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About
the author:
 
R.J.
Prescott was born in Cardiff, South Wales and studied law at the University of
Bristol, England. Four weeks before graduation she fell in love, and stayed. Ten
years later she convinced her crazy, wonderful fire fighter husband to move back
to Cardiff where they now live with their two equally crazy sons. Juggling work,
writing and family doesn’t leave a lot of time, but curling up on the sofa with
a cup of tea and a bar of chocolate for family movie night is definitely the
best part of R.J. Prescott’s week. “The Hurricane” is her debut New Adult
Novel.
 
Social Media Links:
 
 
 Jeri’s
Book Attic Q&A

1)
What is the first book you read that comes to mind? Why is it so important to
you?
 
The
first book that comes to mind is ‘The Boy Who Sneaks Through My Bedroom Window’
by Kirsty Moseley. I stayed up until the early hours of the morning and read it
straight through. Afterwards, I went downstairs to make some tea and I remember
thinking about the sort of fortitude a person would have to have to endure the
kind of abuse that Em does and yet have the strength of character to fight for
their happy ever after. Then I thought about how interesting it would be if, in
a story about a boxer, she was as much of a fighter as he was. Out of that ‘The
Hurricane’ was born and it’s been one of my firm favourite books ever since.
 
2)
How much of you and/or your surroundings is a part of your stories? Is the
influence based on a conscious decision, or do you periodically recognize
yourself in one of your characters and it wasn’t planned?
 
It
was definitely a conscious decision to write what I know. Many British authors
have been hugely successful setting their books in other countries like the US.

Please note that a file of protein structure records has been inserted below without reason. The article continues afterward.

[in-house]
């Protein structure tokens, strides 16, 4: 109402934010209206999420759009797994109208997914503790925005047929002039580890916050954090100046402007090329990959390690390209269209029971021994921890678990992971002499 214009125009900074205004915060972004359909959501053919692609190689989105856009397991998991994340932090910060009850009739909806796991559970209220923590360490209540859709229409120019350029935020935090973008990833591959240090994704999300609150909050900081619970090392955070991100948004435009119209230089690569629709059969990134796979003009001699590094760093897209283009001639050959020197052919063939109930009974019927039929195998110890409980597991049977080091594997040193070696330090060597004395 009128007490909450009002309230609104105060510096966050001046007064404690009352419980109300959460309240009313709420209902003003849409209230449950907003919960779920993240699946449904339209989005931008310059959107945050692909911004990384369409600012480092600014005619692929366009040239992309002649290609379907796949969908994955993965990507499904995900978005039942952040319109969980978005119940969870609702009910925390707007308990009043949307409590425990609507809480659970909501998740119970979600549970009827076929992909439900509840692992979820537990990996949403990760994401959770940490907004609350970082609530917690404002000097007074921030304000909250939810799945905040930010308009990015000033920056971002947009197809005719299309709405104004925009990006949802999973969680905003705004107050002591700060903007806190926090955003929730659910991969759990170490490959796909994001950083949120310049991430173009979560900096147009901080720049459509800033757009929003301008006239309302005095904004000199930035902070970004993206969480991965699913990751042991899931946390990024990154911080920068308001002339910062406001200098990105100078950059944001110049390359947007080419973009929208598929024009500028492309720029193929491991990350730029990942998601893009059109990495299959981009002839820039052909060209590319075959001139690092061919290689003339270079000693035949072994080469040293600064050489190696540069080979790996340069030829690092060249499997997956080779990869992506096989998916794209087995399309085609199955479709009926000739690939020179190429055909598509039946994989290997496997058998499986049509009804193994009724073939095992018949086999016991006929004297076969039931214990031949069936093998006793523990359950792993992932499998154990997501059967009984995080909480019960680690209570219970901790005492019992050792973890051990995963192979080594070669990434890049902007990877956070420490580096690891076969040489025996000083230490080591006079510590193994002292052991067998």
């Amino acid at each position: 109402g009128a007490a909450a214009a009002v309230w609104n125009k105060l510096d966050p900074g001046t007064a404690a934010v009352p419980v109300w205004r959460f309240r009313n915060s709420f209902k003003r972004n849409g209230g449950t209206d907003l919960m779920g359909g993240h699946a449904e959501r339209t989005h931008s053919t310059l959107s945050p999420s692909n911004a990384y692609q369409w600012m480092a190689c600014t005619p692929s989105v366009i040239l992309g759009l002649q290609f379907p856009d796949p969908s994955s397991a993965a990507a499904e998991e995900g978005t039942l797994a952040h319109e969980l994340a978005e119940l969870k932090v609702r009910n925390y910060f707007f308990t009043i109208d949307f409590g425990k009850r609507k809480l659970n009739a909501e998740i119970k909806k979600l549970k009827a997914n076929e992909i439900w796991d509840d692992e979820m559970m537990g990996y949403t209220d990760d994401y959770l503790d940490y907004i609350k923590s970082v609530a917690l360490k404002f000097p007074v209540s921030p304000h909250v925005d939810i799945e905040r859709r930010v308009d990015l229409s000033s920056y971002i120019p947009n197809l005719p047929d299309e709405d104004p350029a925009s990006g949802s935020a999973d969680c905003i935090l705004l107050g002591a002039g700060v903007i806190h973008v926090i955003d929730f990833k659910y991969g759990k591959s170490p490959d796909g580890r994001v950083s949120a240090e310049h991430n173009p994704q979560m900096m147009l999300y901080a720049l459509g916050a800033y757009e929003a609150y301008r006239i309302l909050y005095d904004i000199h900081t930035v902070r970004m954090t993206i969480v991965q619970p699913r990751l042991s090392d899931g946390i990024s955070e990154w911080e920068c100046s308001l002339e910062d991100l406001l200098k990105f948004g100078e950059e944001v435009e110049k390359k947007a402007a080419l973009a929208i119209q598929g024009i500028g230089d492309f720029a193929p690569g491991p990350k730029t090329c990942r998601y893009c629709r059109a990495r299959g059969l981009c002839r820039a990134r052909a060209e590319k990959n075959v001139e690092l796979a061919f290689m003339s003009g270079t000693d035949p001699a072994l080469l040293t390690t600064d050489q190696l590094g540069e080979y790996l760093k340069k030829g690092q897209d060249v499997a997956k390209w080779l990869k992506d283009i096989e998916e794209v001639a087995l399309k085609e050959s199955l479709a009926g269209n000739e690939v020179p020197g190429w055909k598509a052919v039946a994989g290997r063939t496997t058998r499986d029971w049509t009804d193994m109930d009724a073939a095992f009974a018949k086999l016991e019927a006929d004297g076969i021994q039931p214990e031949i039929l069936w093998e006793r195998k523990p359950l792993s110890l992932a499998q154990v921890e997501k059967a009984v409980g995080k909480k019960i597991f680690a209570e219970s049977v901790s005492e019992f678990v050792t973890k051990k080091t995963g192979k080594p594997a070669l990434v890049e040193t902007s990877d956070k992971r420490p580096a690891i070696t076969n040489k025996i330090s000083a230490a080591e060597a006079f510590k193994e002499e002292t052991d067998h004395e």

For me it didn’t work and felt less contrived to give the characters voices and
accents that I hear every day. The characters themselves were influenced in a
much more spontaneous way. It wasn’t until the story was done that I realised
how many traits of friends and acquaintances were in the characters that I’d
written. Without thought, many of the funnier scenes I could relate to my own
experiences.
 
3)
If you had the chance to influence the questions people ask you in interviews,
what question is the most annoying and you would love to never hear again? What
question would you really like to answer that you have not been asked yet, and
what is your answer to that question?
 
I
can’t think of any questions in interviews that have been annoying. Having the
opportunity to answer questions about doing something that I love is a hugely
humbling experience and one I hope I never take for granted. I do get asked a
lot if O’Connell is based on a real person and I always feel sorry to say that
he isn’t. The question I never get asked is ‘God damn whose are those sexy hands
on the cover of The Hurricane?’ to which I would answer my husband’s. When the
cover was first designed, the model wasn’t wearing wraps and I really wanted
these added. So after a great deal of persuasion, I talked him into letting me
take his picture wearing his wraps. They were then lifted off the photo and put
onto cover. Now, every time anyone asks me to sign a book he always points out
that the hands are his. He tells me that he’s thinking of getting them insured.
I have created a monster!   
4)
Name three characteristics of your writing style that are important yet
different from other authors. 
 
I’m
not sure how my style is different from others as I find it really difficult to
compare what I have written with works from different authors. But my writing
process and style definitely has some specific characteristics:
 
1.     Every
word I ever write is completely hand written. I use only black ink and exactly
the same make and size of notebook every time. As soon as one is full I get
going on the next one until it’s done and then I type it up every few
chapters.
 
 
2. 
   
It’s very, very rare that I will get to write in complete peace and
quiet. My notebook comes with me EVERYWHERE and I will write outside my kid’s
school, in the dentist’s waiting room, literally any time inspiration strikes
and I can get a few minutes to put pen to paper.
 
3. 
   
When I write, I picture the storyline as a movie that I see happening
in my head. I think a scene or a conversation through, imagining how it would
look as a film, and try to capture that on paper.
5)
What do you want tell your readers at the end of this
interview?
 
Thank
you so much for taking the trouble to read this interview and if you like sexy,
brooding, possessive, hard arsed Irish men, Cormac ‘the Hurricane’ O’Connell is
definitely for you!

Merken